Where is this 11 feet (3.35 m) long stone diving board located?

Pompeii? Roma? Egypt? China? Peru? Mexico?

Nope! That’s the Chattahoochee River in the background. The 10 Creek feet – 11 English feet – 3.35 meter stone slab was carved from dense volcanic rock in the Nacoochee Valley of Georgia and then set into a perfectly square slot to face due South. It appears to be a cantilevered platform for the High King or Chief priest of the invisible sun goddess, Amana, to perform ceremonies or give speeches to the people assembled on the plaza below. It was revealed by flooding caused by Tropical Storm Zeta late in October 2020.

The site was the most important temple of the Kingdom of Apalache . . . the most advanced indigenous culture to exist north of Mexico. Unlike Mexican civilizations, though, the Apalache forbade the sacrificing of either animals or humans. They also did not allow slavery. They had a writing system which utilized symbols from the oldest writing system of the Olmec Civilization in Mexico. The temple contained technology, which enabled priests to store electricity from lightning and start a fire with sunlight.

This 1658 engraving by Arnout Leers of Rotterdam exaggerates the mountains and probably shows an inaccurate style of architecture for the Temple of Amana, but the clothing and sombrero-like hats of the Apalache people are accurate.

The Apalache of northern Georgia were the real Apalaches. Those in Florida did not call themselves by that name, until the Spanish gave them that name. The Spanish took the name of a trading colony, established by the real Apalache in the Florida Panhandle and gave it to a whole province.

Apalache is the plural of Apalache. It originally was just their ethnic name on a map then became the name of the mountains in northern Georgia and ultimately the name for a chain of mountains that run from Alabama to Maine! Other than giving their name to the Appalachian Mountains and to the Apalachee River in northeast Georgia, you wouldn’t even know that they ever existed. The Kingdom of Apalache has been erased from the hisory books.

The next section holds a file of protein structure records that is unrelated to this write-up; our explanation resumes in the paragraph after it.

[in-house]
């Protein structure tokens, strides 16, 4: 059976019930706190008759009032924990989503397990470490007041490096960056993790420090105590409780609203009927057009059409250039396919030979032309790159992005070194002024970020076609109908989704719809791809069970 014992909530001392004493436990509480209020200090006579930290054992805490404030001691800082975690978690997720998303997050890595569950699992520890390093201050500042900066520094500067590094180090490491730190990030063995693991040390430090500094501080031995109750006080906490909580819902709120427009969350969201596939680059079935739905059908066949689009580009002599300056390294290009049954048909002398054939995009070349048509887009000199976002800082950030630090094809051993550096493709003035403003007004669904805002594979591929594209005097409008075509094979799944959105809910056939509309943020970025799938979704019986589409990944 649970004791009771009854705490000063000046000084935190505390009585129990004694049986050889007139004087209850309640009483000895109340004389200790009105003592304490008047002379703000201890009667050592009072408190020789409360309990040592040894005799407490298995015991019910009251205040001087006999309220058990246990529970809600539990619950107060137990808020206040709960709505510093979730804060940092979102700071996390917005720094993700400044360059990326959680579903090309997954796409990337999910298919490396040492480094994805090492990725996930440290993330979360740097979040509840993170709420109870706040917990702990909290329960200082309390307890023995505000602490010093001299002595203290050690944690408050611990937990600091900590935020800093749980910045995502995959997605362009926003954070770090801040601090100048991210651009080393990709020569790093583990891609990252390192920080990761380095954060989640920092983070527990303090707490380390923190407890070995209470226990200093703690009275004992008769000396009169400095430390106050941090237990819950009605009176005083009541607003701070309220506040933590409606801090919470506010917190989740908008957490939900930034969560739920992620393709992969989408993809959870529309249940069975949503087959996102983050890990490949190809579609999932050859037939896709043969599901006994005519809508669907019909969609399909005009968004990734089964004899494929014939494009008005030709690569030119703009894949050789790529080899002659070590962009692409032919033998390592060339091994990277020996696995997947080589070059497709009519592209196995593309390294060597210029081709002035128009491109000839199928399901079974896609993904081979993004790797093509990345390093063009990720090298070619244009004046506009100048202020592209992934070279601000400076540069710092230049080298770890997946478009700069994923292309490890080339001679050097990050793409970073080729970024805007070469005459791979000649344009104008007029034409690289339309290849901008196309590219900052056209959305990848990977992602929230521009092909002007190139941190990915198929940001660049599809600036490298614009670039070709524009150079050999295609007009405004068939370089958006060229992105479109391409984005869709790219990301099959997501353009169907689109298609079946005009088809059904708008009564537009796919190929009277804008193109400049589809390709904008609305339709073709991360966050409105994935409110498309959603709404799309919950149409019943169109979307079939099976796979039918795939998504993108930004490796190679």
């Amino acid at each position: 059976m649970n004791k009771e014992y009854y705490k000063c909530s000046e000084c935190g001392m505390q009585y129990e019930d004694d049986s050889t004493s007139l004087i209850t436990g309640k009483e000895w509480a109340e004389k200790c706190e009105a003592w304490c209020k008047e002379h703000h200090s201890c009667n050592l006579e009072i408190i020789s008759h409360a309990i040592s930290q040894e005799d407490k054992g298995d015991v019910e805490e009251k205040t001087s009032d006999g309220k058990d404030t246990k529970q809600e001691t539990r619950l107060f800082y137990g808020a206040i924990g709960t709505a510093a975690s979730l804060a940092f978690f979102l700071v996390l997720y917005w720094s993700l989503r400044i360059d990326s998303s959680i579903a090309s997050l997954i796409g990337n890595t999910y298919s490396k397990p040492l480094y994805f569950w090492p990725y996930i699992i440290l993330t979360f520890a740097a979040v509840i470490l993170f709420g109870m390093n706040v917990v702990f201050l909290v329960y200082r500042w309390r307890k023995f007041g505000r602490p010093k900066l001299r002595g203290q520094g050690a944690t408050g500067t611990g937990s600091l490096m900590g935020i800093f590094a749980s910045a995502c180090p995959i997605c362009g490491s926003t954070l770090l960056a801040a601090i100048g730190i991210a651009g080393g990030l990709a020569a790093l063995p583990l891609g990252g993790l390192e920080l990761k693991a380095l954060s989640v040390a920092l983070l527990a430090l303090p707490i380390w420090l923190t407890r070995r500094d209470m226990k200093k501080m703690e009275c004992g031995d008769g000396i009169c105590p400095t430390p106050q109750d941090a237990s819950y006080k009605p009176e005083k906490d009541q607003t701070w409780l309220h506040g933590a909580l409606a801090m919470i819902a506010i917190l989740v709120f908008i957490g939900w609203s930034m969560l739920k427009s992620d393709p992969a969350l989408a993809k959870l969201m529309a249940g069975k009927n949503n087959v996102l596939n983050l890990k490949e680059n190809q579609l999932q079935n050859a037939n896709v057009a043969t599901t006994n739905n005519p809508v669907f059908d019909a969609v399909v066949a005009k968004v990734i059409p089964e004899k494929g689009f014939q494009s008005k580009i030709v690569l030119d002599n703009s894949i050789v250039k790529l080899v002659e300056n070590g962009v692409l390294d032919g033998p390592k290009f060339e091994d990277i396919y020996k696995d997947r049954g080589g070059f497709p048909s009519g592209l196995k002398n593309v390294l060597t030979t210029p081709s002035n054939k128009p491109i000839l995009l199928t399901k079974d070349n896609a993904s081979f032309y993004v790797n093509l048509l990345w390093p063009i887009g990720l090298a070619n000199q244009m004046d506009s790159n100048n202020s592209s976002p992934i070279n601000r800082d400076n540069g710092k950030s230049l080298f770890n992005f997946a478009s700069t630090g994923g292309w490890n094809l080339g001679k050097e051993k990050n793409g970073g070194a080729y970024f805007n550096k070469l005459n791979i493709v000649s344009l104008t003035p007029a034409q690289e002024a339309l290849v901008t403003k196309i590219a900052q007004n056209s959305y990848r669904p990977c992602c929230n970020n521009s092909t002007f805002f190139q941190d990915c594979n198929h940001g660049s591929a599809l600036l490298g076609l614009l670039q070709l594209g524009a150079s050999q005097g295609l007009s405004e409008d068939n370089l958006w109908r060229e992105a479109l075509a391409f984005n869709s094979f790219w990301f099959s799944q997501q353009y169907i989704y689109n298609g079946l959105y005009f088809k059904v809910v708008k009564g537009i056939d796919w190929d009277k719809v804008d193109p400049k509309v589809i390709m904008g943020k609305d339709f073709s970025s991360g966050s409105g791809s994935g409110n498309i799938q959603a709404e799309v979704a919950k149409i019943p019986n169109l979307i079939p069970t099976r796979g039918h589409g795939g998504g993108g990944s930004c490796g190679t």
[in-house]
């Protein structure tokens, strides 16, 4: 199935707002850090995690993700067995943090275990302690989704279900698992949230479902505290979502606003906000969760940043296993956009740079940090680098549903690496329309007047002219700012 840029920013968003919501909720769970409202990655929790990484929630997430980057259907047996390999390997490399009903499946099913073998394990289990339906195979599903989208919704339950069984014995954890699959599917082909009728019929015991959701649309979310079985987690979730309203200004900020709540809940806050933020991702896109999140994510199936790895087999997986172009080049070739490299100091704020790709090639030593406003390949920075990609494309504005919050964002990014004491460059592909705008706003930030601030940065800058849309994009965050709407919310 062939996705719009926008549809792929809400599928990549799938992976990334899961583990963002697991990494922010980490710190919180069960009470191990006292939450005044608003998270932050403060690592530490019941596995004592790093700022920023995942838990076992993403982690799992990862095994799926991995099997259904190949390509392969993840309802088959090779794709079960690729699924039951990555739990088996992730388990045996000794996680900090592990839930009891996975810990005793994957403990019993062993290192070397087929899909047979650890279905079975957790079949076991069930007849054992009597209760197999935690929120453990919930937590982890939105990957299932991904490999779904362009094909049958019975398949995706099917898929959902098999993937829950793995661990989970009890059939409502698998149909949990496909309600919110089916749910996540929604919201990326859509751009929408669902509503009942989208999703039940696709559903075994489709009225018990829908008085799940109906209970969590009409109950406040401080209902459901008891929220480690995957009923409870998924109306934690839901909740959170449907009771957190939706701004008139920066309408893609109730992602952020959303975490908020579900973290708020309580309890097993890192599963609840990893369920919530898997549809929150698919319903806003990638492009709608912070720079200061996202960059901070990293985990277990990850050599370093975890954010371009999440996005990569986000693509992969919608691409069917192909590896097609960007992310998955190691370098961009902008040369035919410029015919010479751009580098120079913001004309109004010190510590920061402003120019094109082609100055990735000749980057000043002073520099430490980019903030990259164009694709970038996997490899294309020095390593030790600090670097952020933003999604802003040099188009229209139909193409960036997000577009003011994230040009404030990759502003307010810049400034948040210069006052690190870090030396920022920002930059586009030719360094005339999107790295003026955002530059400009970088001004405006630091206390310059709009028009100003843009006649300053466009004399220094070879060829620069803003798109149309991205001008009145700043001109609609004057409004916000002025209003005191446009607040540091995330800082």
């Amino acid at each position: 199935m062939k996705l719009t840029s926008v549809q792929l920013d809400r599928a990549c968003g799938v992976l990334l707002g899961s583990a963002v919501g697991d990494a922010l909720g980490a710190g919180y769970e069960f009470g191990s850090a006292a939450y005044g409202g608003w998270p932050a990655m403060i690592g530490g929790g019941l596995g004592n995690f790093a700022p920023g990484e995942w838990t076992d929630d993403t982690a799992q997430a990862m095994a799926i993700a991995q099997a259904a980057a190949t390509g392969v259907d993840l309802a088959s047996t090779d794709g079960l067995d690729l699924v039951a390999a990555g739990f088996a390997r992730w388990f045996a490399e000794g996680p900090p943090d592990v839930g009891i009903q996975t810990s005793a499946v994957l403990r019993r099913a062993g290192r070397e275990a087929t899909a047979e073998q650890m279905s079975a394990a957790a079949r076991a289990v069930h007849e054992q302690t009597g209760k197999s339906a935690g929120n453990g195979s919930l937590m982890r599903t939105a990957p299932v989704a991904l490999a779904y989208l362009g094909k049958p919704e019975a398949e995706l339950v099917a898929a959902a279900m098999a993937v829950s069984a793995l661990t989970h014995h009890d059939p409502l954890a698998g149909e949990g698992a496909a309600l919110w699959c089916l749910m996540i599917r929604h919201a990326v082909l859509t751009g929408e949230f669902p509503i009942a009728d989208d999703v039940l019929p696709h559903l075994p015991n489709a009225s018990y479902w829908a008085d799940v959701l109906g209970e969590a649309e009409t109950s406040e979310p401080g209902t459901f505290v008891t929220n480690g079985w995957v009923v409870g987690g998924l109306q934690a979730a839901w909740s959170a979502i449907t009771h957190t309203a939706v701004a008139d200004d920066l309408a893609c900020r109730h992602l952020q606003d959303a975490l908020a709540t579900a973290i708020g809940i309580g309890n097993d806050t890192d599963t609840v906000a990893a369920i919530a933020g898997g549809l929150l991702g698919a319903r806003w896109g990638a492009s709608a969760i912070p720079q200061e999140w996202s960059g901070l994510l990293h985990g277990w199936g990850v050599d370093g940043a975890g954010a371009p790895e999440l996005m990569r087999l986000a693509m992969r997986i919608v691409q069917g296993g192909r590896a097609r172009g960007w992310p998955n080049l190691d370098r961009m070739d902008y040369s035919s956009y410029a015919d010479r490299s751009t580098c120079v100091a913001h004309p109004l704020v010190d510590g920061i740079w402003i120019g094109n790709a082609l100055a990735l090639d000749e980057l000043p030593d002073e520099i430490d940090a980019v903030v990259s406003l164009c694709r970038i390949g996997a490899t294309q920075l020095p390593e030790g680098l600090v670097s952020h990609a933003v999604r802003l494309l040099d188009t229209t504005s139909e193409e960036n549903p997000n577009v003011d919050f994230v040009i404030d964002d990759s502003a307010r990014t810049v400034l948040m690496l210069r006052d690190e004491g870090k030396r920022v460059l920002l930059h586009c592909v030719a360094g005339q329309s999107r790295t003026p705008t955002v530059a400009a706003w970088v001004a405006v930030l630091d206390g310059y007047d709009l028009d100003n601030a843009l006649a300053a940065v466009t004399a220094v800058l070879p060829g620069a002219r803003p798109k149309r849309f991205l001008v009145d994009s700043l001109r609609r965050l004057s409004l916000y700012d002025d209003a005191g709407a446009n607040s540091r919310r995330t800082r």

The original capital of the Apalache was at the location of Downtown Savannah, Georgia today. Over the centuries the Apalache gradually moved the center of their population and capital northward. By the time in 1670 that Charleston, SC was settled, all of the Apalache were living along fast running rivers in northern Georgia. Ironically, the last capital of the Apalache was in the Nacoochee Valley . . . where both the Chickasaws and Itsate Creeks earlier developed their distinctive cultural traits.

Part Six of our series . . . The Origins of the Chickasaws and Creek Peoples is forthcoming.

3 Comments

  1. Howdy, Updated photo of stone (please). Any other pertinent info about the flood?

    On Sun, Sep 5, 2021 at 8:14 AM The Americas Revealed wrote:

    > alekmountain posted: ” Pompeii? Roma? Egypt? China? Peru? Mexico? Nope! > That’s the Chattahoochee River in the background. The 10 Creek feet – 11 > English feet – 3.35 meter stone slab was carved from dense volcanic rock in > the Nacoochee Valley of Georgia and then set in” >

    Liked by 1 person

  2. That stone has numerous markings and carvings. A left hand is carved into the stone suggesting the creators mark or signature. Also and even more significant is a perfectly cut large stone directly behind the photographer. The size and precision of this cut stone is remarkable. Richard do you have a photo of this stone that you may post?

    Liked by 1 person

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